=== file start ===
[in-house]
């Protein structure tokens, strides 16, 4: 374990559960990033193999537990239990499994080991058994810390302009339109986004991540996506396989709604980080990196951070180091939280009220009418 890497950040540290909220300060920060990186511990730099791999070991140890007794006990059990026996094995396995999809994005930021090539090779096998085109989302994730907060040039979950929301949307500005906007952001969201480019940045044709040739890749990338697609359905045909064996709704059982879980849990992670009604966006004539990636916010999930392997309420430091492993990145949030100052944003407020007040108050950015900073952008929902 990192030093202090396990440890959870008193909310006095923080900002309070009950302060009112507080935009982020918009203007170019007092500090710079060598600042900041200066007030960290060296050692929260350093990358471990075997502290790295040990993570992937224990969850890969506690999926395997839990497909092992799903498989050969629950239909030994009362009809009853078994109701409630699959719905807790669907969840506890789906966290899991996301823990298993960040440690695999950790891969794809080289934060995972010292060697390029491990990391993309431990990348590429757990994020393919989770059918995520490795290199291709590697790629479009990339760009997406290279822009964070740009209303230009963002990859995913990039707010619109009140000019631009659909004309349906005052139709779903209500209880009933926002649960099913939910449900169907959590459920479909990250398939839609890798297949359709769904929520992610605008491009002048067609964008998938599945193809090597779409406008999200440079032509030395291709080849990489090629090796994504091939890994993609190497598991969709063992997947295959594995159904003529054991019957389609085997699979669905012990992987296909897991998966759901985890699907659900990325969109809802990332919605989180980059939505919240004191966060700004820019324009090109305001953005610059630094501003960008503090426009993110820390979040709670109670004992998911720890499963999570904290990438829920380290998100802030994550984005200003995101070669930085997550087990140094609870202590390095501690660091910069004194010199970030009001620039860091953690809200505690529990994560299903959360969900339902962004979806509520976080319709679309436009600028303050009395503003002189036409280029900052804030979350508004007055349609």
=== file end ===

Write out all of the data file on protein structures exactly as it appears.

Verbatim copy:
[in-house]
């Protein structure tokens, strides 16, 4: 374990559960990033193999537990239990499994080991058994810390302009339109986004991540996506396989709604980080990196951070180091939280009220009418 890497950040540290909220300060920060990186511990730099791999070991140890007794006990059990026996094995396995999809994005930021090539090779096998085109989302994730907060040039979950929301949307500005906007952001969201480019940045044709040739890749990338697609359905045909064996709704059982879980849990992670009604966006004539990636916010999930392997309420430091492993990145949030100052944003407020007040108050950015900073952008929902 990192030093202090396990440890959870008193909310006095923080900002309070009950302060009112507080935009982020918009203007170019007092500090710079060598600042900041200066007030960290060296050692929260350093990358471990075997502290790295040990993570992937224990969850890969506690999926395997839990497909092992799903498989050969629950239909030994009362009809009853078994109701409630699959719905807790669907969840506890789906966290899991996301823990298993960040440690695999950790891969794809080289934060995972010292060697390029491990990391993309431990990348590429757990994020393919989770059918995520490795290199291709590697790629479009990339760009997406290279822009964070740009209303230009963002990859995913990039707010619109009140000019631009659909004309349906005052139709779903209500209880009933926002649960099913939910449900169907959590459920479909990250398939839609890798297949359709769904929520992610605008491009002048067609964008998938599945193809090597779409406008999200440079032509030395291709080849990489090629090796994504091939890994993609190497598991969709063992997947295959594995159904003529054991019957389609085997699979669905012990992987296909897991998966759901985890699907659900990325969109809802990332919605989180980059939505919240004191966060700004820019324009090109305001953005610059630094501003960008503090426009993110820390979040709670109670004992998911720890499963999570904290990438829920380290998100802030994550984005200003995101070669930085997550087990140094609870202590390095501690660091910069004194010199970030009001620039860091953690809200505690529990994560299903959360969900339902962004979806509520976080319709679309436009600028303050009395503003002189036409280029900052804030979350508004007055349609």